What is the best way to treat a common cold?
Historical accounts of cures for the common cold abound. An 18th century cookbook offered the following recipe for making tablets for treating colds: “Take pearls, crab’s-eyes, red coral, white amber, burnt hartshorn, and oriental bezoar, of each half an ounce; the black tips of crabs-claws three ounces; make all into a paste, with a jelly of vipers, and roll it into little balls, which dry and keep for use.” Not only is it doubtful that this concoction was effective, the cruel reality is that even today, medical science has not been successful in developing a cure for the common cold. There are,
however, measures that you can take that may help in shortening the duration of a cold or make cold symptoms less miserable.
In general, treatment of colds is directed at one or more of its main symptoms, which include nasal congestion, runny nose, cough, sore throat, and muscle aches. With an almost overwhelming number of products available on an over-the-counter (OTC) basis, here’s a rundown on some of the most common classes of medicines used to treat cold symptoms:
- Decongestants—Decongestants, available as both OTC and prescription products, are primarily taken to relieve nasal congestion or runny nose. In general, there is no benefit to the prescription type over the kind that you can buy without a prescription. Decongestants work by reducing swelling in the nasal passages, which relieves the feeling of pressure and improves airflow through your nose. Sudafed PE is an example of an OTC decongestant that only contains a decongestant (phenylephrine). Many “multi-system” cold medicines include a decongestant along with medicines designed to treat other cold symptoms. Decongestants are also available as a nasal spray or nose drops (Sinex, Afrin, others). The use of these should be limited to a few days, however, to avoid a problem known as “rebound congestion”.
- Antihistamines—Although not generally as effective as decongestants for nasal congestion, some people find that some of the older types of antihistamines, e.g. brompheniramine and chlorpheniramine, may help relieve sneezing as well as a runny nose from a cold. These medications work by blocking the release of histamine that is produced in response to allergens or irritants. Dimetane, Chlor-Trimeton, and Benadryl all contain these older, more sedating antihistamines. There are also a number of products available that include both an antihistamine and a decongestant. These include Allegra-D, Benadryl Allergy Plus Sinus, Claritin-D, and Zyrtec-D.
- Cough suppressants/expectorants—The two most common classes of medicine used in treating a cold-related cough are expectorants and suppressants. These two medications do very different things. Cough suppressants work by blocking the cough reflex in the brain, whereas, expectorants thin mucous so that it is more easily expressed from the lungs. Dextromethorphan (DM) is the active ingredient in many OTC cough suppressants. When you see DM at the end of a medication name, e.g. Bromtuss-DM, AccuHist-DM, Donatussin-DM, etc., it most likely contains dextromethorphan. DM is structurally related to codeine but does not have the same addictive potential. Guaifenesin is the generic name for the most common expectorant in OTC medicines. Mucinex® and Tussin® and trade names for two of these expectorants. For reasons that may relate more to marketing that to treatment, cough suppressants and expectorants are sometimes combined in the same product (Mucinex-DM, Robitussin Cough + Chest Congestion DM, Q-Tussin DM, others).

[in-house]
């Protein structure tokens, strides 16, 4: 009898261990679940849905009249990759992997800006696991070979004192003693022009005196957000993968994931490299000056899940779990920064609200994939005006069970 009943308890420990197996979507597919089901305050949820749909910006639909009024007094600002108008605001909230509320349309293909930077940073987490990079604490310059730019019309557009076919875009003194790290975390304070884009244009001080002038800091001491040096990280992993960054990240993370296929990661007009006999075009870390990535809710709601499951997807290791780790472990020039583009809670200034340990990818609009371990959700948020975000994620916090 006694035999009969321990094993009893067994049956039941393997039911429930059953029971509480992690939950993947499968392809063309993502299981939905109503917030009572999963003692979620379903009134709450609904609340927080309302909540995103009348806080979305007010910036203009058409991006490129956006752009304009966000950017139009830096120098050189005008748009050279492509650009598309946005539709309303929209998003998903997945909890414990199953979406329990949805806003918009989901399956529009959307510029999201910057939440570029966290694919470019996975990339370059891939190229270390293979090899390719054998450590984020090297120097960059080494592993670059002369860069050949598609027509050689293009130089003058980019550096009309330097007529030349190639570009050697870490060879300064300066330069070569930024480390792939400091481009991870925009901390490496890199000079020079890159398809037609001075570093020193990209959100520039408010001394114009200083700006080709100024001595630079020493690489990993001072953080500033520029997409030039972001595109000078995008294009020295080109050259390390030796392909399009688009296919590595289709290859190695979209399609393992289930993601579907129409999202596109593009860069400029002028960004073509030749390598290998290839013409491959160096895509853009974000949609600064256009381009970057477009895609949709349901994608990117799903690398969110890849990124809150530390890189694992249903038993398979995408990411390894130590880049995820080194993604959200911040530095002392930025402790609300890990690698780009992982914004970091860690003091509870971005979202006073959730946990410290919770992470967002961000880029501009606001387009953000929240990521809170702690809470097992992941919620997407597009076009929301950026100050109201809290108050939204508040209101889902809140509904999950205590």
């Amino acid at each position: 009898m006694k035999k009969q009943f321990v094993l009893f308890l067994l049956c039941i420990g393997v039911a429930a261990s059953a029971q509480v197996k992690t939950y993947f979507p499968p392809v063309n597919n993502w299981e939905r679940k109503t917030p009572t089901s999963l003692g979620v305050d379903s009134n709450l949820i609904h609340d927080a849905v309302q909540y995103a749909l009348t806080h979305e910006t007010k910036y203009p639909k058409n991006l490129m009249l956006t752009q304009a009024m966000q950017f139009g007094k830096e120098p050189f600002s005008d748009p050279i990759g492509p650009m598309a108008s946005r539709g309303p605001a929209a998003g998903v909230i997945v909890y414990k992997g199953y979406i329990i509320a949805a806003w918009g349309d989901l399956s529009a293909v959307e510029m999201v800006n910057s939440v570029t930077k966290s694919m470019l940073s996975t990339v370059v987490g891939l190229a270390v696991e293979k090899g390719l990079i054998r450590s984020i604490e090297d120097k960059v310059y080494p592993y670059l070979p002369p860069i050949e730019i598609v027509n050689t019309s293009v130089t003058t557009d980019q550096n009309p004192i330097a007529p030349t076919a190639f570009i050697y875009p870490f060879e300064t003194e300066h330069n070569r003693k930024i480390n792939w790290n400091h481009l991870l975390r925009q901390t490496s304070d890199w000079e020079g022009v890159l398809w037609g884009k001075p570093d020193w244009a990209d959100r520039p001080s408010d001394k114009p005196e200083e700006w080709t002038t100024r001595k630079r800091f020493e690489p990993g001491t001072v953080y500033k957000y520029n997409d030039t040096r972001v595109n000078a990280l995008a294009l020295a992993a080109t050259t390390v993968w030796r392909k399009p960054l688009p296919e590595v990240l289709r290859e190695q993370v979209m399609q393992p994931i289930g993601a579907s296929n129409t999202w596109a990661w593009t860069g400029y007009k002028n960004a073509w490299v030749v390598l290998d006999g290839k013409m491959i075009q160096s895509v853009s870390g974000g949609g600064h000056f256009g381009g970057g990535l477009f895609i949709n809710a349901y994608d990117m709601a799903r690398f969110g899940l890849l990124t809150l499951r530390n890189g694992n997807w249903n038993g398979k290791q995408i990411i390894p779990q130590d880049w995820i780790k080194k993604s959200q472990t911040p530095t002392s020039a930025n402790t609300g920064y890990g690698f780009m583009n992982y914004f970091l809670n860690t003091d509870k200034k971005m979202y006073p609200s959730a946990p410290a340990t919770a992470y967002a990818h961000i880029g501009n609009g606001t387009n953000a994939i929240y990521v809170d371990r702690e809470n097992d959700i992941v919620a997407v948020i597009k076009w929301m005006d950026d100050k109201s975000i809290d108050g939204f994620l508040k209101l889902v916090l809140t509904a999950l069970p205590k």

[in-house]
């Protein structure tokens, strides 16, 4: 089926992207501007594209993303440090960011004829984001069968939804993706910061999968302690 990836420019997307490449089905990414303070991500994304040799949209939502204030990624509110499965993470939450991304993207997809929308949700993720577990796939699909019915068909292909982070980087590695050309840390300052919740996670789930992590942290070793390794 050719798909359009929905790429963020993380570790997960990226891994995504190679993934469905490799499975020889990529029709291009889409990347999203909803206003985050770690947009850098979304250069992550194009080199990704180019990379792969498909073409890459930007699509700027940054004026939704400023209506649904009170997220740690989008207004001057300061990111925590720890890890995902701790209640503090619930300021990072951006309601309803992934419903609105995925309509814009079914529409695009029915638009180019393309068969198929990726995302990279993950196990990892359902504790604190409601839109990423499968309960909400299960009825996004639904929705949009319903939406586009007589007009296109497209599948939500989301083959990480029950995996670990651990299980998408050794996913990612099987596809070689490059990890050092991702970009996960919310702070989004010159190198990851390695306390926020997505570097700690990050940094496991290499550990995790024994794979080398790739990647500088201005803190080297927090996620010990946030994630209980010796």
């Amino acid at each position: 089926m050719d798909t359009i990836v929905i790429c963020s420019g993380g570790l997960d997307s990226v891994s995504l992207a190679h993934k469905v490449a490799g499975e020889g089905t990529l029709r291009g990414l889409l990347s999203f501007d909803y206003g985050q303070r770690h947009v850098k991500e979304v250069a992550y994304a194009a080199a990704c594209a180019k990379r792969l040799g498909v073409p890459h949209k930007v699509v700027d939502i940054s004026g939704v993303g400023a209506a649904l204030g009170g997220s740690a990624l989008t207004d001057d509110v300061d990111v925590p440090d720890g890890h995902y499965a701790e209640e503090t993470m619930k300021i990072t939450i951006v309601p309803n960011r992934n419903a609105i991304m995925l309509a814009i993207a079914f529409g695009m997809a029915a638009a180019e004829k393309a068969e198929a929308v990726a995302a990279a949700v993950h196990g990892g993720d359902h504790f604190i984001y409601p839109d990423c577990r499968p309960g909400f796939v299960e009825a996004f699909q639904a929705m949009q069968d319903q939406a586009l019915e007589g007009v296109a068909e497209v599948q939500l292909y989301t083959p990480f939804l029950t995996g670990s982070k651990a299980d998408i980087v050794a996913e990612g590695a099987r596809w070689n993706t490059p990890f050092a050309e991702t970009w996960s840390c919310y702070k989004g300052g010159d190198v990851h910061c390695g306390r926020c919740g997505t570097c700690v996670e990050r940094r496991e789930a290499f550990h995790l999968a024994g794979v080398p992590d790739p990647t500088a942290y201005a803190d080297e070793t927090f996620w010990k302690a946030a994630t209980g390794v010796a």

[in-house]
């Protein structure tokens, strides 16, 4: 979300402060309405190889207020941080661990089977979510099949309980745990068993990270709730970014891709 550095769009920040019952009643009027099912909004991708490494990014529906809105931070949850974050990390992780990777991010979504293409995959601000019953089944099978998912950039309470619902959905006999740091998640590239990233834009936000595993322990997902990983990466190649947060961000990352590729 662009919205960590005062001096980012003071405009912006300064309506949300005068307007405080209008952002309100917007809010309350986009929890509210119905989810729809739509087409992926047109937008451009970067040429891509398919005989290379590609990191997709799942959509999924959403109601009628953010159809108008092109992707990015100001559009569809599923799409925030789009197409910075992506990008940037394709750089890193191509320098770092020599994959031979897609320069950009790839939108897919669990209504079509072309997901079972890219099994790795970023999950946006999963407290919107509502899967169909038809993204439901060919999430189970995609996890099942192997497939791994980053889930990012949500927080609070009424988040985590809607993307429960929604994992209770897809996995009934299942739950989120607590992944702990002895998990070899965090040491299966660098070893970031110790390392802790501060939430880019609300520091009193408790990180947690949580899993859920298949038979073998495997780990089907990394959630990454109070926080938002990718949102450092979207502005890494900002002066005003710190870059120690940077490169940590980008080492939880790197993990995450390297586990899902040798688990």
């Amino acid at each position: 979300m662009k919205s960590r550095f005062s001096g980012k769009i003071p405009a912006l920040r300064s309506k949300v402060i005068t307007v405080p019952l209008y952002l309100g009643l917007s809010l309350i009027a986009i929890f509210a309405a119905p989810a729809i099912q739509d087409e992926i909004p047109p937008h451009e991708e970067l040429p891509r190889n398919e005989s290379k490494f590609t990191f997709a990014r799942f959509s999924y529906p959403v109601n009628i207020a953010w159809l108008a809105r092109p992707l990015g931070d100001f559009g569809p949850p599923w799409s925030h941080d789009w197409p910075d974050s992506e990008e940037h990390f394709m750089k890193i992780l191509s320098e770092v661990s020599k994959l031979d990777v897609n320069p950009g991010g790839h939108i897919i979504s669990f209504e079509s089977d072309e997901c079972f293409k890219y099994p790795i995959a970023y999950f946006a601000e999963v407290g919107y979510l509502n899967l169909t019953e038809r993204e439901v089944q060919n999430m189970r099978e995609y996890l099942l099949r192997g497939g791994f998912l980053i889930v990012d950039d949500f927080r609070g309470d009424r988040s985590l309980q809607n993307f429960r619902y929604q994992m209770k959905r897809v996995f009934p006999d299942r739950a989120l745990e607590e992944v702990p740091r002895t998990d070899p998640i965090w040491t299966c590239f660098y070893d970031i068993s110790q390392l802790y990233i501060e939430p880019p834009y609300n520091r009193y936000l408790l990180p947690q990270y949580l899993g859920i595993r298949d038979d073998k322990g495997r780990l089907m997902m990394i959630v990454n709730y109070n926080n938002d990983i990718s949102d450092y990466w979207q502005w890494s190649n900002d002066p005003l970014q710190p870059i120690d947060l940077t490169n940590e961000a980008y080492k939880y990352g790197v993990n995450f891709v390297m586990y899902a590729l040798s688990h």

- Analgesics/Antipyretics—In treating colds, analgesics are used to treat muscle aches or pain and antipyretics are used to reduce fever. Both acetaminophen (Tylenol, Panadol, others) and ibuprofen (Motrin, Advil, others) are effective in reducing fever or relieving pain. If taking one of these products as a single agent, it is important to remember that many “multi-system” cold medicines may contain acetaminophen or ibuprofen, so be careful to avoid taking too much.
When buying a cold medication, many of the products that you will see advertise themselves as being effective for several different cold symptoms. These medicines can simplify treatment, but depending on your symptoms, you may be taking one or more drugs that you don’t really need. Also, by taking a combination medication, you may be more likely to develop an unexpected side effect or cause an interaction with another medication that you are taking.
A variety of “home remedies” are also effective for treating colds. For many people, saline nose drops or nasal irrigation with saline solution works just as well as decongestant tablets. Likewise, salt water gargle (once each hour with 1 tsp. (5 g) of salt dissolved in 8 fl. oz. of warm water) is a time honored treatment for sore throat. There is even some evidence that chicken soup may actually provide some therapeutic benefits in someone with a cold. In children younger than two years of age, most cold medications should not be used at all due to the likelihood of developing side effects.
It should be noted that antibiotics have no role in treating the common cold unless a secondary bacterial infection, like pneumonia, develops. This is a relatively uncommon situation, however, more likely to occur in someone whose immune system is suppressed, such as someone with diabetes or taking chemotherapy. In the great majority of people, the body will combat the cold virus with resolution of symptoms in a week or so.
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